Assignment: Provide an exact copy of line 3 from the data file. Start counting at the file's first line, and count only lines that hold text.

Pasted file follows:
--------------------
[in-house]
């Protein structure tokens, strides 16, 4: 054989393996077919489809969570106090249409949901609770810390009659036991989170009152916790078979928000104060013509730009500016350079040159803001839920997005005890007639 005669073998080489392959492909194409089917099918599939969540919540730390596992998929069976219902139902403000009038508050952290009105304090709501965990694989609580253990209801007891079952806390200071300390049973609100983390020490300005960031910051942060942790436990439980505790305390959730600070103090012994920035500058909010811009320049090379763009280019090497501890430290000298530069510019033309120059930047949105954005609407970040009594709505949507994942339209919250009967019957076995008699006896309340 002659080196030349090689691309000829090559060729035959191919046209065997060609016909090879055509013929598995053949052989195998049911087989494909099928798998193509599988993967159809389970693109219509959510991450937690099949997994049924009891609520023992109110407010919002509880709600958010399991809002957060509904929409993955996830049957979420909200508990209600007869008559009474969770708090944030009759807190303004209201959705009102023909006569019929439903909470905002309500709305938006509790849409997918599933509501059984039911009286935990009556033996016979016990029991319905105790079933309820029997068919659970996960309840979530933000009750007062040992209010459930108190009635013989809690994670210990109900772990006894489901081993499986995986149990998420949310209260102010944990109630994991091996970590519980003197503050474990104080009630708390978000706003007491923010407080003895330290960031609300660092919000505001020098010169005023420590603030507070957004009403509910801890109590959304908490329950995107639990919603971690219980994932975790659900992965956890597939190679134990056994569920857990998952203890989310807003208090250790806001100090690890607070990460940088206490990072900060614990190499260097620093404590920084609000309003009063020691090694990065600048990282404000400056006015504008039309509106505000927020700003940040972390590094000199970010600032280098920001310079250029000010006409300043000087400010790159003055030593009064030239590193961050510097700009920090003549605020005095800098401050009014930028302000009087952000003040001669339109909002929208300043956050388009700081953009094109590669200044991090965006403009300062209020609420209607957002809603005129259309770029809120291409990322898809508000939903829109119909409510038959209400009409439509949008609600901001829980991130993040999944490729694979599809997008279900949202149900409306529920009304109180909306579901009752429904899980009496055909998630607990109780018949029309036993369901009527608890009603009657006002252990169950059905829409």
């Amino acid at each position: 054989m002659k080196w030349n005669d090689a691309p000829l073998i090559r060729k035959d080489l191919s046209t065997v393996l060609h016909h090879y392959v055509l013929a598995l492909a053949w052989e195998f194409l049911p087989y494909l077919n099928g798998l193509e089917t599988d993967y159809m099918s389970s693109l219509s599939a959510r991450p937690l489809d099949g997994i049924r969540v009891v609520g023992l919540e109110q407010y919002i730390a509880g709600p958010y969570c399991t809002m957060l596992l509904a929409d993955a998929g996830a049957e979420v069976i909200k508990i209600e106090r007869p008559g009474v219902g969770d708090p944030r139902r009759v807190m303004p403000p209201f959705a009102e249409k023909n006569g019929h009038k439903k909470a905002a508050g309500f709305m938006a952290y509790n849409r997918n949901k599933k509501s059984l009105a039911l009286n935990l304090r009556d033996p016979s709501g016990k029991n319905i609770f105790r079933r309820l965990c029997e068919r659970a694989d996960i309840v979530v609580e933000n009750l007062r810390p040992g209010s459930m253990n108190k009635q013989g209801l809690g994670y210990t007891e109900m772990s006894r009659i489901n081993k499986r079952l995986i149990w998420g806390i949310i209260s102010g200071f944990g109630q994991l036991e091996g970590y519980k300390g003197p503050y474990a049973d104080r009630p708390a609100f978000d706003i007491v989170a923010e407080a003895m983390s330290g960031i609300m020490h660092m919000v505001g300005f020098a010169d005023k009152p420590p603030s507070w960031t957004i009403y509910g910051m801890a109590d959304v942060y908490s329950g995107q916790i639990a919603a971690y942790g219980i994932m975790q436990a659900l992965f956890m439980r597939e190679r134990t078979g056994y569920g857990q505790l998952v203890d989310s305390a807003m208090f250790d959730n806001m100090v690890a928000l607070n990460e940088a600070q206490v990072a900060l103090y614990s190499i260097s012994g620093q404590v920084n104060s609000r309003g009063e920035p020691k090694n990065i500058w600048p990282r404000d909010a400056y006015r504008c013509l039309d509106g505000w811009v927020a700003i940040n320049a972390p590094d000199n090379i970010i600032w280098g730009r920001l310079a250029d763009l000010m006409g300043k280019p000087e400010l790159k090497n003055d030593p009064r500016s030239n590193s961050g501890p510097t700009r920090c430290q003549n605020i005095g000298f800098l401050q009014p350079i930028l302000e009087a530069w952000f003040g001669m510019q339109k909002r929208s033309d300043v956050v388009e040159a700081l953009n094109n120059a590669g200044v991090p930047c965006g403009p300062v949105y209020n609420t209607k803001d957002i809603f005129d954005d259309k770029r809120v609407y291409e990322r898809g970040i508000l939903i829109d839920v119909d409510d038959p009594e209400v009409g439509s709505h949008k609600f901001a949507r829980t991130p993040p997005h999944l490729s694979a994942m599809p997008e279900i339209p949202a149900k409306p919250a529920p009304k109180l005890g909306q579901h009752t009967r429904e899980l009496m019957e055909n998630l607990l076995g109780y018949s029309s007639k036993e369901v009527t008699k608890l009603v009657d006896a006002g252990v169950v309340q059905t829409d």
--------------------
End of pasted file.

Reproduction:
């Amino acid at each position: 054989m002659k080196w030349n005669d090689a691309p000829l073998i090559r060729k035959d080489l191919s046209t065997v393996l060609h016909h090879y392959v055509l013929a598995l492909a053949w052989e195998f194409l049911p087989y494909l077919n099928g798998l193509e089917t599988d993967y159809m099918s389970s693109l219509s599939a959510r991450p937690l489809d099949g997994i049924r969540v009891v609520g023992l919540e109110q407010y919002i730390a509880g709600p958010y969570c399991t809002m957060l596992l509904a929409d993955a998929g996830a049957e979420v069976i909200k508990i209600e106090r007869p008559g009474v219902g969770d708090p944030r139902r009759v807190m303004p403000p209201f959705a009102e249409k023909n006569g019929h009038k439903k909470a905002a508050g309500f709305m938006a952290y509790n849409r997918n949901k599933k509501s059984l009105a039911l009286n935990l304090r009556d033996p016979s709501g016990k029991n319905i609770f105790r079933r309820l965990c029997e068919r659970a694989d996960i309840v979530v609580e933000n009750l007062r810390p040992g209010s459930m253990n108190k009635q013989g209801l809690g994670y210990t007891e109900m772990s006894r009659i489901n081993k499986r079952l995986i149990w998420g806390i949310i209260s102010g200071f944990g109630q994991l036991e091996g970590y519980k300390g003197p503050y474990a049973d104080r009630p708390a609100f978000d706003i007491v989170a923010e407080a003895m983390s330290g960031i609300m020490h660092m919000v505001g300005f020098a010169d005023k009152p420590p603030s507070w960031t957004i009403y509910g910051m801890a109590d959304v942060y908490s329950g995107q916790i639990a919603a971690y942790g219980i994932m975790q436990a659900l992965f956890m439980r597939e190679r134990t078979g056994y569920g857990q505790l998952v203890d989310s305390a807003m208090f250790d959730n806001m100090v690890a928000l607070n990460e940088a600070q206490v990072a900060l103090y614990s190499i260097s012994g620093q404590v920084n104060s609000r309003g009063e920035p020691k090694n990065i500058w600048p990282r404000d909010a400056y006015r504008c013509l039309d509106g505000w811009v927020a700003i940040n320049a972390p590094d000199n090379i970010i600032w280098g730009r920001l310079a250029d763009l000010m006409g300043k280019p000087e400010l790159k090497n003055d030593p009064r500016s030239n590193s961050g501890p510097t700009r920090c430290q003549n605020i005095g000298f800098l401050q009014p350079i930028l302000e009087a530069w952000f003040g001669m510019q339109k909002r929208s033309d300043v956050v388009e040159a700081l953009n094109n120059a590669g200044v991090p930047c965006g403009p300062v949105y209020n609420t209607k803001d957002i809603f005129d954005d259309k770029r809120v609407y291409e990322r898809g970040i508000l939903i829109d839920v119909d409510d038959p009594e209400v009409g439509s709505h949008k609600f901001a949507r829980t991130p993040p997005h999944l490729s694979a994942m599809p997008e279900i339209p949202a149900k409306p919250a529920p009304k109180l005890g909306q579901h009752t009967r429904e899980l009496m019957e055909n998630l607990l076995g109780y018949s029309s007639k036993e369901v009527t008699k608890l009603v009657d006896a006002g252990v169950v309340q059905t829409d």